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ORIGINAL ARTICLE
Year : 2018  |  Volume : 9  |  Issue : 1  |  Page : 88

A randomized controlled trial of zinc supplementation as adjuvant therapy for dengue viral infection in Thai children


1 Department of Pediatrics, Faculty of Medicine, Srinakharinwirot University, Bangkok, Thailand
2 Department of Preventive Medicine, Faculty of Medicine, Srinakharinwirot University, Bangkok, Thailand

Correspondence Address:
Sanguansak Rerksuppaphol
Department of Pediatrics, Faculty of Medicine, Srinakhariwirot University, 62 Mo 7, Rangsit-Nakorn Nayok Road, Nakornnayok 26120
Thailand
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Source of Support: None, Conflict of Interest: None


DOI: 10.4103/ijpvm.IJPVM_367_17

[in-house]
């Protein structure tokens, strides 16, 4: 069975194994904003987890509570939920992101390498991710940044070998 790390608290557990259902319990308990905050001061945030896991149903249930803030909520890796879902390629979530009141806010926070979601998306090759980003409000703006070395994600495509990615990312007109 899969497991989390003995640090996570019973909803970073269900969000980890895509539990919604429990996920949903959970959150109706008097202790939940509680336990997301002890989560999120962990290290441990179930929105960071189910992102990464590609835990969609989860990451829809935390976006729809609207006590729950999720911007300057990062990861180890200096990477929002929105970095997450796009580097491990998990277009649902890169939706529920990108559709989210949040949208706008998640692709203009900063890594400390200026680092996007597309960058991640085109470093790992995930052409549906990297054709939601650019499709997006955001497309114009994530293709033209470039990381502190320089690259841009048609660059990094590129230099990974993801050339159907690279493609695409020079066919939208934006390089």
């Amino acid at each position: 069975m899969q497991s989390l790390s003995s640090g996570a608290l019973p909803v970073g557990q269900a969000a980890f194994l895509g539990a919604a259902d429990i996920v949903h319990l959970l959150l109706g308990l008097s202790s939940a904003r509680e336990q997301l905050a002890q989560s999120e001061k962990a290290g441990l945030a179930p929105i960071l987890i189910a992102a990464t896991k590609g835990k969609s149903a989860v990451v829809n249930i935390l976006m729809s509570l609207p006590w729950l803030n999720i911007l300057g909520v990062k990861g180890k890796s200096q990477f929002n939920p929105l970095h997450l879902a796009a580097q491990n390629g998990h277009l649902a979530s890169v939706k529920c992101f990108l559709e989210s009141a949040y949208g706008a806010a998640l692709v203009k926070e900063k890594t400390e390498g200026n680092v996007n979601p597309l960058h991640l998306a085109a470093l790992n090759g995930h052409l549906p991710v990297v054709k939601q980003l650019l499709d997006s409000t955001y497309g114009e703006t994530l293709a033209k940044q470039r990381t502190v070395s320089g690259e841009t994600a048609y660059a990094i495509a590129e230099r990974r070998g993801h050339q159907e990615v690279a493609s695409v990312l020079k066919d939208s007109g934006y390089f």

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Background: Zinc deficiency is common in developing countries and increases the risk for several infectious diseases. Low serum zinc levels have been reported in children with dengue virus infection (DVI). This study aimed to assess the effects of zinc supplementation on DVI outcomes. Methods: A double-blinded, randomized trial was conducted in 50 children with dengue fever (DF)/dengue hemorrhagic fever admitted to the pediatric unit of MSMC Srinakharinwirot University Hospital, Thailand, between January 2016 and April 2017. Bis-glycinate zinc or placebo was orally administered three times a day for 5 days or until defervescence. The primary outcome was to evaluate the DVI defervescence phase; the secondary outcome was to assess hospitalization length and presence of severe DVI and zinc deficiency. Results: The mean time of defervescence was 29.2 ± 24.0 h in the supplementation group and 38.1 ± 31.5 h in the placebo group (P = 0.270). Meantime of hospital staying was 62.5 ± 23.8 h in the supplementation group and 84.7 ± 34.0 h in placebo group with the mean difference of hospital staying between groups of 22.2 h (95% confidence interval [CI]: 5.5–38.5 h; P = 0.010). Overall prevalence of zinc deficiency was 46%. Serum zinc levels increased from baseline to the end of the study. the mean gain was 26.4 μg/dL (95% CI: 13.6–39.1 μg/dL) in the supplementation group and 14.4 μg/dL (95% CI: 7.4–21.3 μg/dL) in placebo group. No signs of severe DVI were observed in both groups. Zinc supplementation was well tolerated. Conclusions: Overcoming zinc deficiency among Thai children may reduce DF duration and limit the hospitalization, in addition to other advantages that normal serum zinc levels have on overall children health.


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